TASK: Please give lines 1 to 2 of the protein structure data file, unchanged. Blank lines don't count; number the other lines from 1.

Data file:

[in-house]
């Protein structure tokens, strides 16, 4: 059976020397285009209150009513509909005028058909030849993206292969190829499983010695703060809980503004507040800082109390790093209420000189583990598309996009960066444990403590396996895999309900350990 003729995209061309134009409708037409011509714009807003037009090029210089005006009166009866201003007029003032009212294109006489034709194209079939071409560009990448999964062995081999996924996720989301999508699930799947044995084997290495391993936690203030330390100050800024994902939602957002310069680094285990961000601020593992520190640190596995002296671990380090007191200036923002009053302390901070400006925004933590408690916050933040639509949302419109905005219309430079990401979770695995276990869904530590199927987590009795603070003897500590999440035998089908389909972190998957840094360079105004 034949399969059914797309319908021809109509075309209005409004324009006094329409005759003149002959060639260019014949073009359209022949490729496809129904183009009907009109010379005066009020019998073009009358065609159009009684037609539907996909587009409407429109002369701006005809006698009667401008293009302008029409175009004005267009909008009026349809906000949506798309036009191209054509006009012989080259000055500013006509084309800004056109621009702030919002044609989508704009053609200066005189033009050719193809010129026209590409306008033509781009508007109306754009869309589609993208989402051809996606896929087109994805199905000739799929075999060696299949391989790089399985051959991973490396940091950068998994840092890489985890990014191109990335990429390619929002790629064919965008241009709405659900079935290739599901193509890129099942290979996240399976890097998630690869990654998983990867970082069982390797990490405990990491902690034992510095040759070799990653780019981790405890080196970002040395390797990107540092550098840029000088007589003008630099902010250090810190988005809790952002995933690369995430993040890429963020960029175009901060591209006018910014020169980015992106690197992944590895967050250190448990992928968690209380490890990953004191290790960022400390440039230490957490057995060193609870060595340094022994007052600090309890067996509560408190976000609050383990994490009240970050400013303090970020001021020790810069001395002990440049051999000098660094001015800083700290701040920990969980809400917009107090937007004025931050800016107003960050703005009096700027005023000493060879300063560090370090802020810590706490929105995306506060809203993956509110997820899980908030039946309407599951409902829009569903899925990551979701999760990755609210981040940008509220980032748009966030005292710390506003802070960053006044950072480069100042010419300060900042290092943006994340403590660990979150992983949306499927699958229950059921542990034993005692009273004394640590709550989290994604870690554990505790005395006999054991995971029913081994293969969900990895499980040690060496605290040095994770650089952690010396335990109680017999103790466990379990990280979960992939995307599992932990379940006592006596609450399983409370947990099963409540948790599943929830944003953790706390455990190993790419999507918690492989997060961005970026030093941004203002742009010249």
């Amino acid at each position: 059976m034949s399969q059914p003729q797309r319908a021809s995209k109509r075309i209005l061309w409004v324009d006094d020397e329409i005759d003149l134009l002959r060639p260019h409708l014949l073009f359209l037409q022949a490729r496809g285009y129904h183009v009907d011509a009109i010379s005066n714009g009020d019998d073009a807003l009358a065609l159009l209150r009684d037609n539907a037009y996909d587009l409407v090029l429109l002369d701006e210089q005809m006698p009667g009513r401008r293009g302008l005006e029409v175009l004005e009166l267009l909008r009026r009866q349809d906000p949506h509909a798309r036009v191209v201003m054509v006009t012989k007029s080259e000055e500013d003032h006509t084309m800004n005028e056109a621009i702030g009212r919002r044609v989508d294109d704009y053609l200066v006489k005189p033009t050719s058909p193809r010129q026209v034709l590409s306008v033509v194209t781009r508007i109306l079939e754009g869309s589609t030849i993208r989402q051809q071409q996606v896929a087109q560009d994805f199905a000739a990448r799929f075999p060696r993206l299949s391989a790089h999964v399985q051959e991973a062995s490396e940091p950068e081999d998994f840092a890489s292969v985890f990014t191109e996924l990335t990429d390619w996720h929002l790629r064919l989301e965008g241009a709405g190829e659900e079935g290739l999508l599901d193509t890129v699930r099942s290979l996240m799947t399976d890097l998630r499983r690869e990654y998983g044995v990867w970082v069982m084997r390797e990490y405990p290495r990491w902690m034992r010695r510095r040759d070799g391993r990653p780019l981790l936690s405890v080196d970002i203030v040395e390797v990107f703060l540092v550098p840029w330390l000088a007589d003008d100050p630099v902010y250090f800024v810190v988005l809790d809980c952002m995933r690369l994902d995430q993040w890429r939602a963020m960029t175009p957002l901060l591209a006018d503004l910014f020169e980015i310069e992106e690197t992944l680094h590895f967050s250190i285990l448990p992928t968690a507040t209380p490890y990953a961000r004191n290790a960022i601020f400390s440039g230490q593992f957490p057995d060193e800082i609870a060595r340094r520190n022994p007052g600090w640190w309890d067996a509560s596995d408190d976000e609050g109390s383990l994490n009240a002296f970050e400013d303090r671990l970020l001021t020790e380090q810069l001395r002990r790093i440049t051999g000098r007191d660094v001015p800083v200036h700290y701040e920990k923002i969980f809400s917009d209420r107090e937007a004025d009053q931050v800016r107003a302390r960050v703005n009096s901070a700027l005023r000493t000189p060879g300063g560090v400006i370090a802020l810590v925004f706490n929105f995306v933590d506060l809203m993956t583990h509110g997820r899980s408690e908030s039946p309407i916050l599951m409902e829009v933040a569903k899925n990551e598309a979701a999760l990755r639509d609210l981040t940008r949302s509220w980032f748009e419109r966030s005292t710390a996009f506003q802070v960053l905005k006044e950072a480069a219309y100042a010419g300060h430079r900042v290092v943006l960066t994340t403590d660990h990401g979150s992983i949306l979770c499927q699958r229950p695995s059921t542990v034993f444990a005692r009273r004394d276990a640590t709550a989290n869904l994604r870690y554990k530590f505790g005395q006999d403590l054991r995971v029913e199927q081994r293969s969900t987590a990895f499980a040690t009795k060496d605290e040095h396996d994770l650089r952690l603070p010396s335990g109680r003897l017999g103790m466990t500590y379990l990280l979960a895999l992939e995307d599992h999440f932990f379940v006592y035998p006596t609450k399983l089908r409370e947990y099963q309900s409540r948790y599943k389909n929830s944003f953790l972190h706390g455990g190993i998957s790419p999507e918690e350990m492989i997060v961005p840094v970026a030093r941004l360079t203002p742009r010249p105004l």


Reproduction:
[in-house]
């Protein structure tokens, strides 16, 4: 059976020397285009209150009513509909005028058909030849993206292969190829499983010695703060809980503004507040800082109390790093209420000189583990598309996009960066444990403590396996895999309900350990 003729995209061309134009409708037409011509714009807003037009090029210089005006009166009866201003007029003032009212294109006489034709194209079939071409560009990448999964062995081999996924996720989301999508699930799947044995084997290495391993936690203030330390100050800024994902939602957002310069680094285990961000601020593992520190640190596995002296671990380090007191200036923002009053302390901070400006925004933590408690916050933040639509949302419109905005219309430079990401979770695995276990869904530590199927987590009795603070003897500590999440035998089908389909972190998957840094360079105004 034949399969059914797309319908021809109509075309209005409004324009006094329409005759003149002959060639260019014949073009359209022949490729496809129904183009009907009109010379005066009020019998073009009358065609159009009684037609539907996909587009409407429109002369701006005809006698009667401008293009302008029409175009004005267009909008009026349809906000949506798309036009191209054509006009012989080259000055500013006509084309800004056109621009702030919002044609989508704009053609200066005189033009050719193809010129026209590409306008033509781009508007109306754009869309589609993208989402051809996606896929087109994805199905000739799929075999060696299949391989790089399985051959991973490396940091950068998994840092890489985890990014191109990335990429390619929002790629064919965008241009709405659900079935290739599901193509890129099942290979996240399976890097998630690869990654998983990867970082069982390797990490405990990491902690034992510095040759070799990653780019981790405890080196970002040395390797990107540092550098840029000088007589003008630099902010250090810190988005809790952002995933690369995430993040890429963020960029175009901060591209006018910014020169980015992106690197992944590895967050250190448990992928968690209380490890990953004191290790960022400390440039230490957490057995060193609870060595340094022994007052600090309890067996509560408190976000609050383990994490009240970050400013303090970020001021020790810069001395002990440049051999000098660094001015800083700290701040920990969980809400917009107090937007004025931050800016107003960050703005009096700027005023000493060879300063560090370090802020810590706490929105995306506060809203993956509110997820899980908030039946309407599951409902829009569903899925990551979701999760990755609210981040940008509220980032748009966030005292710390506003802070960053006044950072480069100042010419300060900042290092943006994340403590660990979150992983949306499927699958229950059921542990034993005692009273004394640590709550989290994604870690554990505790005395006999054991995971029913081994293969969900990895499980040690060496605290040095994770650089952690010396335990109680017999103790466990379990990280979960992939995307599992932990379940006592006596609450399983409370947990099963409540948790599943929830944003953790706390455990190993790419999507918690492989997060961005970026030093941004203002742009010249």